Since every crewmember of a Perditan privateer ship is a competent magic-user, at least on par with the average ship's mage elsewhere, there is no ship's mage (though there is often a magic specialist, who deals in the direct use of magic). In fact, the duties of a ship's mage are often viewed as a low-tier duty or even a punishment. 

Perditan privateers are well-paid, and even enlisted sailors are considered reasonably affluent by Florian standards. While the personal belongings of a seized ship's crew are considered fair game for the taking, the cargo of a seized ship is dealt with by port authorities, who divide the proceeds roughly into thirds - one third to Nurass for taxation, one third to the port authority for administration, and one third to the salary fund for privateers. The same is true for all seized ships sold, excepting that the port authority's one third instead goes to a repair and refitting fund such that appropriate ships can be used as naval or privateer vessels. Being better suited for mercantile trade than warfare, the Auspicio would probably be sold.

There is a famous saying in Floria: There are no prisons in Perdita. It is generally considered that any crime truly deserving of imprisonment is also deserving of a quick execution. Since the latter is more expedient, it has become policy. However, the vast majority of crimes are instead punished by labor or the equivalent in fines. Punished sailors are often press-ganged into sailing for Perditan merchant ships. The vast majority of press-ganged workers are paid for their labor (a basic 1 tollo per hour worked), but the direct costs of, food, housing, and administration are deducted, as is any remuneration to the victims of their crimes.

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Brell ago

This story continues to delight. Thank you for another great chapter!

MrPappy ago

Hawk is bad ass, and kids will be ruthless murders, as always. Rose seemed like a little bit too much at times, but I can understand that it's her character. Over all, a good chapter!

    Brell ago

    Hawk's crew are all out of the same institution the kids are going to. Rose may well have good reason to take the slavers' actions personally.

      CLRobison ago

      Vix is fairly unusual in that she comes from a pretty affluent background. The vast majority of Collegium kids were dirt poor prior to being 'recruited' and a good many of them were exploited or otherwise hurt before that. Rose is quite likely one such person.

    CLRobison ago

    Rose is definitely a character - I'm sure we'll be seeing more of her. Hawk is pretty much the epitome of the cool, savvy, sophisticated, and dangerous privateer captain. All of Perdita's privateer captains are scary competent, but not all of them are as cool. One that we'll probably see briefly in this story (but figures more prominently in some others that I have outlined) is "Smiling" Billy Goodfellow, a 2.15 m (7'1") tall giant of a man with teeth of platinum inlaid with jewels and a rattling necklace of teeth from all the people he's brawled with.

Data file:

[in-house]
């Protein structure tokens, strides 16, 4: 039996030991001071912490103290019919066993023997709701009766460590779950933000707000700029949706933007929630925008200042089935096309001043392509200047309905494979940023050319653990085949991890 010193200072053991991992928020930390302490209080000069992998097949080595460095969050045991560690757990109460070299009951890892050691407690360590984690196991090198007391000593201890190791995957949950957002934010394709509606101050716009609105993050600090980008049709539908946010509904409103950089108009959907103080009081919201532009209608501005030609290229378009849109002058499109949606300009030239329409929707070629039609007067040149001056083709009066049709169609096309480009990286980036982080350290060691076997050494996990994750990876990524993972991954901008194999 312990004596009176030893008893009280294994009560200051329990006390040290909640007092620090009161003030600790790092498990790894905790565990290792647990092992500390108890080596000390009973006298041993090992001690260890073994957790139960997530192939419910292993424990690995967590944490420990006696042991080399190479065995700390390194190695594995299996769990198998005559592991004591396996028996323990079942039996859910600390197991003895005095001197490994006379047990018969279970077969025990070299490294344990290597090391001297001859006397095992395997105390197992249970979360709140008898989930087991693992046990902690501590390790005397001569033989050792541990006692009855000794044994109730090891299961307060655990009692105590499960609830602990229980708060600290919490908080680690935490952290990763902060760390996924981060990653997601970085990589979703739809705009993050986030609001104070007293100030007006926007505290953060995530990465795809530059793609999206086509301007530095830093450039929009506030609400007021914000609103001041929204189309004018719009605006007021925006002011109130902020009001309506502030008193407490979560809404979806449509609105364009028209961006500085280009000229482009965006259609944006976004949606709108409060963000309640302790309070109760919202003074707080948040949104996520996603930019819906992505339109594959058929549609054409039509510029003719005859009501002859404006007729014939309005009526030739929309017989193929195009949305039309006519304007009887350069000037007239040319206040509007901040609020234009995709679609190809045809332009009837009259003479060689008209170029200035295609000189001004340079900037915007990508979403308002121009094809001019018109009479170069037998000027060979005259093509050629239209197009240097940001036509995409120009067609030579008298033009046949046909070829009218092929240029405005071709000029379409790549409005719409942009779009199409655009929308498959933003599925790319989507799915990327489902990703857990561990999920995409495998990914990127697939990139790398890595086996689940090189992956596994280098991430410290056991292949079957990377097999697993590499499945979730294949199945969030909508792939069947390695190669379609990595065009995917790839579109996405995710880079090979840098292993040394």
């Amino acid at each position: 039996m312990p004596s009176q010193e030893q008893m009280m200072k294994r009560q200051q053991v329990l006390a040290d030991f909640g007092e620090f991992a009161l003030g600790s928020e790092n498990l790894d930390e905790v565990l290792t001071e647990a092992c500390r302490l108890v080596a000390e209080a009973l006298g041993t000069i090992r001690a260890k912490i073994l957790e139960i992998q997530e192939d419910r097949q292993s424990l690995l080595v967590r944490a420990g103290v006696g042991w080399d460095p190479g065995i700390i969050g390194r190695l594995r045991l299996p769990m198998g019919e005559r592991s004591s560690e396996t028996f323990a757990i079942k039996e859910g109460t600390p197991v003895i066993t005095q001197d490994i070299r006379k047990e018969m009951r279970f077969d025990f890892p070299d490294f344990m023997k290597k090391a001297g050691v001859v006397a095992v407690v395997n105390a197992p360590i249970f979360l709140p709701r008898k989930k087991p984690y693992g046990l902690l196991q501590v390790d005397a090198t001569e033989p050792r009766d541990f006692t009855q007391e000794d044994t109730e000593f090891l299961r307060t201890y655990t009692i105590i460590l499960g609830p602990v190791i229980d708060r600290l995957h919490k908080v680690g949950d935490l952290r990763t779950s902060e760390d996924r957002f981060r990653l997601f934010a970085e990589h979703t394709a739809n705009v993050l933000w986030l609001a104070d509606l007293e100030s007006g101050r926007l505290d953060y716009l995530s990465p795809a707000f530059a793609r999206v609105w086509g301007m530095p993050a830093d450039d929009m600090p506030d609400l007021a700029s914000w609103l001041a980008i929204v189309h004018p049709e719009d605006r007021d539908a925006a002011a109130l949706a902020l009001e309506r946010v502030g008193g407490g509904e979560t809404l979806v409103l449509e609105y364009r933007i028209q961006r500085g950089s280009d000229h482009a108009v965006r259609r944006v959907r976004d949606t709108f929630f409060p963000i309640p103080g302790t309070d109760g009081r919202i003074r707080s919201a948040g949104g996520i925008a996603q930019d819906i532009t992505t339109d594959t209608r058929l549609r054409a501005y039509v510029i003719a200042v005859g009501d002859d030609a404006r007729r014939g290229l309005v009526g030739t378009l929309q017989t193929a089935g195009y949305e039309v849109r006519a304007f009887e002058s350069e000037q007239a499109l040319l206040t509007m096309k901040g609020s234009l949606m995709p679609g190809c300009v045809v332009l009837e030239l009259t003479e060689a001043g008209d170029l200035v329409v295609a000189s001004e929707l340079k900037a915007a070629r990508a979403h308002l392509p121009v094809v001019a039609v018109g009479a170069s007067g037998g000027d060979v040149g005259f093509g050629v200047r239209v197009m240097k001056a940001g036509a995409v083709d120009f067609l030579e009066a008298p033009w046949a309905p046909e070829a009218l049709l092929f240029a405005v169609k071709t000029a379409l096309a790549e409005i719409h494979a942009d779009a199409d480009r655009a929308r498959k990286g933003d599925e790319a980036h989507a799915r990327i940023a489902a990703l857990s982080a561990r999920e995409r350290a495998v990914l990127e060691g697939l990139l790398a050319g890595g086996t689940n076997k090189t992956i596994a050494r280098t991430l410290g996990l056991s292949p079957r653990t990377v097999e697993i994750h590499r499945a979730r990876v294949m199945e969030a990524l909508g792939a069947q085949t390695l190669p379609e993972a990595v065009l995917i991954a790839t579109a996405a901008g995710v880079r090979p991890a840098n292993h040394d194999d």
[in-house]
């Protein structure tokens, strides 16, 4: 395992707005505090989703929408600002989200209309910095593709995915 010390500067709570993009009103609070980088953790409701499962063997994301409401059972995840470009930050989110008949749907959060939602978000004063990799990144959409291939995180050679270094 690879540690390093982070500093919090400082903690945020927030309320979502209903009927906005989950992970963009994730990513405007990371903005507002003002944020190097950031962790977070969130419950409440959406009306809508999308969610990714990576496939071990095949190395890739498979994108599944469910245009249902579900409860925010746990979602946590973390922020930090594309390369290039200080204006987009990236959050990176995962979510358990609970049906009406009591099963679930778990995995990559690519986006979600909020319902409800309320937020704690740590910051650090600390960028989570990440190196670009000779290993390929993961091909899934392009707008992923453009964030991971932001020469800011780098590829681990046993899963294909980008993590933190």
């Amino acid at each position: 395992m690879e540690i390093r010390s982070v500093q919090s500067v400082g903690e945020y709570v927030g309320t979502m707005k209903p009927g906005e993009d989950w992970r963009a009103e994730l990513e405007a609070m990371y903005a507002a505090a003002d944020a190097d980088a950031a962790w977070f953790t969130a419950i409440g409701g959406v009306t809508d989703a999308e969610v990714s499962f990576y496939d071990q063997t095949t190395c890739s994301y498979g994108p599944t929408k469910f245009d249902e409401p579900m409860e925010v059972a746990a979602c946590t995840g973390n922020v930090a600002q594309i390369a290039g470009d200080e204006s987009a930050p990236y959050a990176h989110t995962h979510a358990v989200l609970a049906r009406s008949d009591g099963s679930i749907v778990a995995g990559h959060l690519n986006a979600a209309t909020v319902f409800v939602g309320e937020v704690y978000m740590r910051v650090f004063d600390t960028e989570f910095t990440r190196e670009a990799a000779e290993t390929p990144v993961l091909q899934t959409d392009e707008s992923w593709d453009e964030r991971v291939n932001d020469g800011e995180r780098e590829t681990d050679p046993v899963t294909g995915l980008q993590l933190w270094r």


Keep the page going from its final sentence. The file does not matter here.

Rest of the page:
tutpuppy ago

I think I've seen this Errol Flynn movie.

fsarbolaez ago

This must be your best chapter yet so far!

Decia ago

I'm adding this to my favourites. I hope it becomes a bestseller once you publish. You deserve it so far. The writing quality and style are both top class, and I love the worldbuilding and attention to detail.

HoloSol ago

so excited for the magic school arc to be upon us soon

Unmaker ago

Seems like the overall risk of sailing in the wrong waters is much greater than the reward, which is just a reduced passage time. Why would anyone ever do it?

    CLRobison ago

    The odds of getting caught are pretty low if you 'sail dark', and if you do get caught, then the penalty is usually a fine. The Auspicio was very unlucky in that the prisoners revolt that made the ship visible happened when they were in Perditan waters, and there were still prisoners on deck when the Perditans boarded, giving away their status as a slave ship. They were actually very unlucky, and without such terrible luck, the calculated risk makes a lot more sense.

Entrenched Position ago

So authoritarian shadow land? Or egalitarian shadow land?

Or are the perditians just comparatively finicky about slaves?

    Entrenched Position ago

    Im interested to get stuck into the judicial system

    CLRobison ago

    The Perditans are, ironically enough, a libertarian despotism/oligarchy without a hereditary nobility. Their society is organized to be highly meritocratic, and they view slavery as an audacious waste of human potential. In imagining their society, I've tried to very carefully tread the line between utopia and dystopia.